admiral nurses (specialist in dementia) to give Alzheimer’s disease patients
better care. They also provide advice and information along with the upmost
emotional support.  Family may require
support as well. They can use social media (for example talking point) or books
written about dementia in order to receive advice and have their questions
answered. If a person’s family has better knowledge then the individual will
receive better care.

There
are many types of care available to people suffering with Alzheimer’s disease.
To begin with family carers are available and most likely the preferred choice
of care because it allows the suffering to live at home where they feel most
comfortable. Likewise; community nurses are available to provide care for
people with Alzheimer’s disease, it is there duty to visit patients at their
homes and to provide care at their homes meaning a patient can still live at
home. They would do this by assessing the person’s needs at home and advising a
way in which a person’s quality of life can improve. Alternatively an
occupational therapist can set up adjustments that may be needed for an
individuals home in order to improve their needs for example if a person can no
longer walk then a stair lift would be provided. People suffering with
Alzheimer’s disease may need to live at a residential care home or nursing home
therefore receiving support from care workers or nurses this is necessary when
a person is unable to cook and clean for themselves. It would only get to this
stage if no family are available for support or if the individual requires 24/7
care.

The
types of carers and care settings for a person with Alzheimer’s is much
different to the types of care for a person with dementia. A person with
diabetes is able to live alone and can carry on with normal daily activities
whereas someone with Alzheimer’s disease needs support either 24/7 or
throughout most of the day and will struggle to carry out most daily
activities. On the other hand care for an individual with Alzheimer’s disease
and a person with diabetes are similar as both disorders require care from a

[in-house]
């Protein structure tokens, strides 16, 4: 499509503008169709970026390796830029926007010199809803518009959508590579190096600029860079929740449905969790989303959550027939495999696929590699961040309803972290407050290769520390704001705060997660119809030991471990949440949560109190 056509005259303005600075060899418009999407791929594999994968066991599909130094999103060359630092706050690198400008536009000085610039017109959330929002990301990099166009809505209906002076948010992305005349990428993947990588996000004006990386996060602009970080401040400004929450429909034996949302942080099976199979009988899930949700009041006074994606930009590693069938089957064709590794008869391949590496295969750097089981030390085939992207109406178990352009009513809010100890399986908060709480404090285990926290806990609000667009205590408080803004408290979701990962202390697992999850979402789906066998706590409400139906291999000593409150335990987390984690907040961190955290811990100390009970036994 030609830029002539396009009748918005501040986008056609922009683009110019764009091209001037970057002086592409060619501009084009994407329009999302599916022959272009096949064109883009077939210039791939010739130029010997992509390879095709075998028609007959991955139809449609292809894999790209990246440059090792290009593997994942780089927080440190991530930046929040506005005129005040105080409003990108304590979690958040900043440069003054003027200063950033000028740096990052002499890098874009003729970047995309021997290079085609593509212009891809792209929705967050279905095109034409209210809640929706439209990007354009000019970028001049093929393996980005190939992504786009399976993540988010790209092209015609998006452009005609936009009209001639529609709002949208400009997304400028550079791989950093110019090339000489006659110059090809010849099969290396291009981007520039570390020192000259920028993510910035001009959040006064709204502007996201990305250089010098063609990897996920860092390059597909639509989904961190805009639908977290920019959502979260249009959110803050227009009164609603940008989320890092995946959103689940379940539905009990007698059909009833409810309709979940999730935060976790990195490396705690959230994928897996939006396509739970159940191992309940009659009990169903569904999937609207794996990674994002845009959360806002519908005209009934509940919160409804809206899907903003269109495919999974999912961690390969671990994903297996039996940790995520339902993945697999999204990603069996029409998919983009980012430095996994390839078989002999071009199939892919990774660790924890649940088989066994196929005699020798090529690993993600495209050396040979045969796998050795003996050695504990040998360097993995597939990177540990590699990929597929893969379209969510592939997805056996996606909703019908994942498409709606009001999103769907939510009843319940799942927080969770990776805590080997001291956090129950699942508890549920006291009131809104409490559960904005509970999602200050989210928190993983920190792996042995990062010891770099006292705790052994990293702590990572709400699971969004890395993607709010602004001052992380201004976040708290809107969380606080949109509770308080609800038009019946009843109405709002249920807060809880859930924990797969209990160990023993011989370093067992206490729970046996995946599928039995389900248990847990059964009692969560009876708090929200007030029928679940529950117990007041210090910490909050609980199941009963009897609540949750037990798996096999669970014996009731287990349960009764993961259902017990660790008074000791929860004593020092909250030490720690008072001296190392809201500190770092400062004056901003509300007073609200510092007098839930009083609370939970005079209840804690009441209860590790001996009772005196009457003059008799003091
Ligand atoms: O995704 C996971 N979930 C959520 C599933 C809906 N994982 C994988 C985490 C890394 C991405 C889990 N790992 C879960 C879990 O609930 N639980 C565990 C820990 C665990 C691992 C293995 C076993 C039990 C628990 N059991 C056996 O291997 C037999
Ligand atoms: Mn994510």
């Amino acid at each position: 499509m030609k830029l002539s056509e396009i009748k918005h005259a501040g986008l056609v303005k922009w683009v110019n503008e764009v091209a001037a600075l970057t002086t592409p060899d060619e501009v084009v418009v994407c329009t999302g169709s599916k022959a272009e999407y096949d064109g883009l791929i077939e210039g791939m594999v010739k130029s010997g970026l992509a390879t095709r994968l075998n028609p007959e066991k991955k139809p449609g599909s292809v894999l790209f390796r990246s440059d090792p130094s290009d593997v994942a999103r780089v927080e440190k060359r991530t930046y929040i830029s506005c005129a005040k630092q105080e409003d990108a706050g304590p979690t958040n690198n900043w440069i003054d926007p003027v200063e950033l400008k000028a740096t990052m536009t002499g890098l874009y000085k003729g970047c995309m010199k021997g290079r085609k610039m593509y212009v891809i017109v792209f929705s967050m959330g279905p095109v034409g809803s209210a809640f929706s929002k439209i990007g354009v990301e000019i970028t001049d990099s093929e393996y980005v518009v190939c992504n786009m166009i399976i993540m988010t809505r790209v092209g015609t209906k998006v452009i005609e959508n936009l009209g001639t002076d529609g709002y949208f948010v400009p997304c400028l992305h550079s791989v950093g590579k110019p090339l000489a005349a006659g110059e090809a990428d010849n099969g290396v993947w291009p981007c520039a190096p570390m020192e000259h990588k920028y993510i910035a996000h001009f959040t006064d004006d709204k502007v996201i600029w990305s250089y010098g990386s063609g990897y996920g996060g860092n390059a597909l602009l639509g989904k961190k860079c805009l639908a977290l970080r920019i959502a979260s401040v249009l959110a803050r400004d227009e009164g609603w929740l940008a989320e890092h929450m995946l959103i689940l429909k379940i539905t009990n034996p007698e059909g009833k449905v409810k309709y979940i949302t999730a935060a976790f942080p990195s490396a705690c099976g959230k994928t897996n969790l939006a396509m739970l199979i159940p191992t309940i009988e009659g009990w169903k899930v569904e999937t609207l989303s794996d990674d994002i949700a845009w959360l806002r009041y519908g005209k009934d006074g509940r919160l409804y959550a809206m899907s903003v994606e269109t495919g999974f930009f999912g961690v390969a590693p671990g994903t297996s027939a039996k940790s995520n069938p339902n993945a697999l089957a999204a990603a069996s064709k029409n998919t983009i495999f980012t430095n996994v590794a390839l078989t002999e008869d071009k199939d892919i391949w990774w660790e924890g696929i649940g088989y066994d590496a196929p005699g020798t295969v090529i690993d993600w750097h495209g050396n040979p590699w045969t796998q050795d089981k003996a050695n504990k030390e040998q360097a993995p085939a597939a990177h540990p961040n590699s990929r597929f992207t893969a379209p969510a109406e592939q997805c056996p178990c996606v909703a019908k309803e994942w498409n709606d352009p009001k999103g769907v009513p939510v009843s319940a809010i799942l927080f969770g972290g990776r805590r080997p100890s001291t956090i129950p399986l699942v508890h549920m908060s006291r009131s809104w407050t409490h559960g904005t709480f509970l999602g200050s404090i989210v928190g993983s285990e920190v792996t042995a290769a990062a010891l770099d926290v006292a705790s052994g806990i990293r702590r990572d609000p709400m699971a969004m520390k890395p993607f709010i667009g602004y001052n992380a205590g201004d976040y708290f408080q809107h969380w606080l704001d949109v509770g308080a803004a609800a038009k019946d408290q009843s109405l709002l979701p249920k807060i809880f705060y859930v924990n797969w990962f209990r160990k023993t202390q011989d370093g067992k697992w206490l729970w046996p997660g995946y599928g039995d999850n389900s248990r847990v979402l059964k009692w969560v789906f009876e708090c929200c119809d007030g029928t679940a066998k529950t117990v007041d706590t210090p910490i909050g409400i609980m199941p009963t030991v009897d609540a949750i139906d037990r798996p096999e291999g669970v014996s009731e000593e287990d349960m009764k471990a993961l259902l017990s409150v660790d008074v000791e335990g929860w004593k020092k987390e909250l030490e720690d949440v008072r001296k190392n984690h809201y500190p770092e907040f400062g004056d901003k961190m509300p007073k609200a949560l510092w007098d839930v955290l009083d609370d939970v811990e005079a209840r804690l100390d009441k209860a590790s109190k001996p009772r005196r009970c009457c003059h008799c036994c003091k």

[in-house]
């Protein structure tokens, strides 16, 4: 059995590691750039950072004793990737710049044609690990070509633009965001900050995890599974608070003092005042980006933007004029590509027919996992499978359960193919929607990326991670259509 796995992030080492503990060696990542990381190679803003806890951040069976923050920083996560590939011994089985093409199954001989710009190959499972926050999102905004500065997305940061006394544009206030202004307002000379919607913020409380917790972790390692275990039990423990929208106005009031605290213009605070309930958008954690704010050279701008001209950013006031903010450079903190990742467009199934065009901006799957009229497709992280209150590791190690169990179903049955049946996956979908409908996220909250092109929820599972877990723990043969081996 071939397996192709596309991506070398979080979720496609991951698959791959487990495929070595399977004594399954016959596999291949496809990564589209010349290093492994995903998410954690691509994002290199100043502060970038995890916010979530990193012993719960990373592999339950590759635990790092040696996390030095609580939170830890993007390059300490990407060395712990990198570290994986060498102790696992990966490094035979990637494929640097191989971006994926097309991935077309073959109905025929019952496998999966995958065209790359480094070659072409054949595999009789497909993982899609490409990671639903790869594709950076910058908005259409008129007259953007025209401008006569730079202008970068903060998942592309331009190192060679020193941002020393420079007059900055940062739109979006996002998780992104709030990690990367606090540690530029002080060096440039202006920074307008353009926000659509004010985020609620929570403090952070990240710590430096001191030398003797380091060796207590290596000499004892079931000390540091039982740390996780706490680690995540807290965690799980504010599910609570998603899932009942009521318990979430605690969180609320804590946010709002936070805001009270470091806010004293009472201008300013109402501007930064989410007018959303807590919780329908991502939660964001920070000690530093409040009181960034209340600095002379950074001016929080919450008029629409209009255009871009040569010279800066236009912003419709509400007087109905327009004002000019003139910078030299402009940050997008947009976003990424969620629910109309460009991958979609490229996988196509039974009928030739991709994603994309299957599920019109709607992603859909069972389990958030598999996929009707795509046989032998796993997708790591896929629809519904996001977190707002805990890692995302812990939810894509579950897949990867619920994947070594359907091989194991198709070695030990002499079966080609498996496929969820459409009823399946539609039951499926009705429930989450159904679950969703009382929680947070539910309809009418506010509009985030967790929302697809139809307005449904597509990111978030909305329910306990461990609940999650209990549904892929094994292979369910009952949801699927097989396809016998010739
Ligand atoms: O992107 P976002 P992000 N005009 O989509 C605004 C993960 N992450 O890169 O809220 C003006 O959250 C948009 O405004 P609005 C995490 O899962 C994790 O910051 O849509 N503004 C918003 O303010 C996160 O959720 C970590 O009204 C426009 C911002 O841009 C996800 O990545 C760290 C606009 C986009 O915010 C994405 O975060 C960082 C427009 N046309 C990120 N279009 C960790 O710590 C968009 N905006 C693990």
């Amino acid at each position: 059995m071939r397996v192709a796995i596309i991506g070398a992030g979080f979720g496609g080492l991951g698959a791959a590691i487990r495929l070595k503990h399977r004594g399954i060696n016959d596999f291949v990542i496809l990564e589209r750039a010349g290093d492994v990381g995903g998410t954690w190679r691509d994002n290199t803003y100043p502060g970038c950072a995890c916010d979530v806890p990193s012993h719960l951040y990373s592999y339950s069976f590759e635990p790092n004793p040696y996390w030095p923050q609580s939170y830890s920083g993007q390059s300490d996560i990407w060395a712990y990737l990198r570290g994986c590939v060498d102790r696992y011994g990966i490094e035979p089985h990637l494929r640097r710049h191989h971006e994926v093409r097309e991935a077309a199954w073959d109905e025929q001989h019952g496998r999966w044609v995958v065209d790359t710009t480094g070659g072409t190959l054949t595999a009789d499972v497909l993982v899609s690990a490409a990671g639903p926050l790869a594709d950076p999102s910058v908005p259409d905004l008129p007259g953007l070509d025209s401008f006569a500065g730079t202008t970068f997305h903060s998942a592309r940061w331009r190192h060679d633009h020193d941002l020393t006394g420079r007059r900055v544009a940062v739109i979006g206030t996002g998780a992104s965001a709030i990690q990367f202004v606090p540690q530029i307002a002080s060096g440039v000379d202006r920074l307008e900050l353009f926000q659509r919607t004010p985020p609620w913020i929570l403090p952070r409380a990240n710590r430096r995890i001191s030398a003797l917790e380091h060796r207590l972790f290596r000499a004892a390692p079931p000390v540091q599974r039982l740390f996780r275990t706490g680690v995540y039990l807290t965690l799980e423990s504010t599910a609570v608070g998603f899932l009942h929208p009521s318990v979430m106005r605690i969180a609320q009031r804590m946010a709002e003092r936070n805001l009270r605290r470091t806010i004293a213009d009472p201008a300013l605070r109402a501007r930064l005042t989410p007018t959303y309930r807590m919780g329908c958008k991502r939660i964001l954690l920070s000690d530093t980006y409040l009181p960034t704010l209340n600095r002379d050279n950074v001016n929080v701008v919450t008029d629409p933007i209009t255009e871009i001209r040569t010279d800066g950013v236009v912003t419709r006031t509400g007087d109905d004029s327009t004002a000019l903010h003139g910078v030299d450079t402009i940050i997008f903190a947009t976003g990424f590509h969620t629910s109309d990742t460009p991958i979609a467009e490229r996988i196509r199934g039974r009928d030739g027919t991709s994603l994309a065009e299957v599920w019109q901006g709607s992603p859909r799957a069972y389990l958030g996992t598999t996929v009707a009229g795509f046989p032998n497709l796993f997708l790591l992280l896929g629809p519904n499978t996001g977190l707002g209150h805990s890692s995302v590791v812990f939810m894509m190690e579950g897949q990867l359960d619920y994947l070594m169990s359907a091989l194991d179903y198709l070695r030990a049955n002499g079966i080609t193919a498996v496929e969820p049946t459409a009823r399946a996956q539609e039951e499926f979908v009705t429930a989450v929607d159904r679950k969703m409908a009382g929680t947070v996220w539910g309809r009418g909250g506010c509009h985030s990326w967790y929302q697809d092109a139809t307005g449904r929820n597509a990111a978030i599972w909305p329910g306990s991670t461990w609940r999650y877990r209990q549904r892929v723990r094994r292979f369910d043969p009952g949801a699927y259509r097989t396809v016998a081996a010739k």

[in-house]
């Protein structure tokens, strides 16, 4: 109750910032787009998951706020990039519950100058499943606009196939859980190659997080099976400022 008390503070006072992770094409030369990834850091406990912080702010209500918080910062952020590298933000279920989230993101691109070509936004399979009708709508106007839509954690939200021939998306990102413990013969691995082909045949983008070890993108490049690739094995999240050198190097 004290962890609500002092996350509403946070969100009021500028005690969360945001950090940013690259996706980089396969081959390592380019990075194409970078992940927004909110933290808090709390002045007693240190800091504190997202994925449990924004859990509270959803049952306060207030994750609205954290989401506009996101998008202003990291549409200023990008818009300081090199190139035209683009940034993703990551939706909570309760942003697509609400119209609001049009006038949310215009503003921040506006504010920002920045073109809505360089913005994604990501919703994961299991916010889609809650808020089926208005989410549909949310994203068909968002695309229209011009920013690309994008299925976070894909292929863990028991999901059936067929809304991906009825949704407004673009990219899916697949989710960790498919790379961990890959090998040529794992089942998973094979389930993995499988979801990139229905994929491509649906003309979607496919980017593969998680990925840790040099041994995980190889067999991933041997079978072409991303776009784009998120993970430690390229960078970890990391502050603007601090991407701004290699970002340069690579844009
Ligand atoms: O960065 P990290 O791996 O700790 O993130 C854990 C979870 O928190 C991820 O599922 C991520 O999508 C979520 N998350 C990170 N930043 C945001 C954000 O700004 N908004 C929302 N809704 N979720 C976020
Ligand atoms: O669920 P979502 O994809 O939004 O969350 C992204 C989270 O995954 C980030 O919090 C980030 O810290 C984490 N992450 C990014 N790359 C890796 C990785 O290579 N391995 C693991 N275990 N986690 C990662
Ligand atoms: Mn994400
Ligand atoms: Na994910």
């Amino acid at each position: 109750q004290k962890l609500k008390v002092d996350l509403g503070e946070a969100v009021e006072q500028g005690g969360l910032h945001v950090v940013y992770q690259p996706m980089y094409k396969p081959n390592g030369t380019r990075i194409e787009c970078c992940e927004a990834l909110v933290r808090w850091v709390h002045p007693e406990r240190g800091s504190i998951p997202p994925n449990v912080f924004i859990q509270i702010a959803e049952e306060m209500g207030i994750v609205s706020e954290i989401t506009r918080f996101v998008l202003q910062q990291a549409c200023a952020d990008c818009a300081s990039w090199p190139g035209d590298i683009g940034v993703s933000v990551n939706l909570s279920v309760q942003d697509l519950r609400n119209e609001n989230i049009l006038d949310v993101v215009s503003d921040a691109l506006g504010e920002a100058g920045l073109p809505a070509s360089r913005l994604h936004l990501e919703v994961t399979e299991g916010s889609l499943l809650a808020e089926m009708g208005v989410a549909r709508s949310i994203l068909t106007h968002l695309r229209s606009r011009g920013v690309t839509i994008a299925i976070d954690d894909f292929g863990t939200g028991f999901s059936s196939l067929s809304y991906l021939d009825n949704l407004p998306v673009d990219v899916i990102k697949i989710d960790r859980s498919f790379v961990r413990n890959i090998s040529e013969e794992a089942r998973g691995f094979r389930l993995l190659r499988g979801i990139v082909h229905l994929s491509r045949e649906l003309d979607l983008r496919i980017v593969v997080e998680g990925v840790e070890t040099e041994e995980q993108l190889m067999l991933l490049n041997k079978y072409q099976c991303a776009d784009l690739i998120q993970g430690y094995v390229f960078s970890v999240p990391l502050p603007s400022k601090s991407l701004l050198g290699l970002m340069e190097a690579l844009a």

doctor who would prescribe both individuals with medication. Additionally
someone with Alzheimer’s disease would need a nurse and care worker to look
after them, however a person with diabetes will be able to not receive this
support as they are able to take care of themselves. A service user with
Alzheimer’s disease would need to use a care setting such as a residential care
home in order to live safely. A diabetic wouldn’t need to use a residential
care home because they are able to live alone. Furthermore a person with
diabetes will need help when taking insulin injections or perhaps may need
someone to do this for them such as a nurse. A person with Alzheimer’s disease
however would have their family or a care worker help them to take medication. Someone
who suffers with diabetes may perhaps need support from a optometrist at the opticians
if they suffer with eye problems due to the symptoms of their diabetes,
alternatively a person with Alzheimer’s disease doesn’t usually suffer with eye
sight problems because of Alzheimer’s disease therefore they will not need this
support.

In
conclusion diabetes has significant effects on a service user’s health and
well-being. A service user suffering with diabetes has to deal with several
symptoms effecting there physical health such as being more hungry and thirsty
than usual. The symptoms that diabetic people get effecting their physical
health has a impact on their day to day lives as they have to change their
routine and take time out of their day for treatment and check ups. Also a
diabetic has to take time to learn about their disorder which although it
improves there intellectual development it means they are constantly
researching and investigating problems they may have. Someone who has diabetes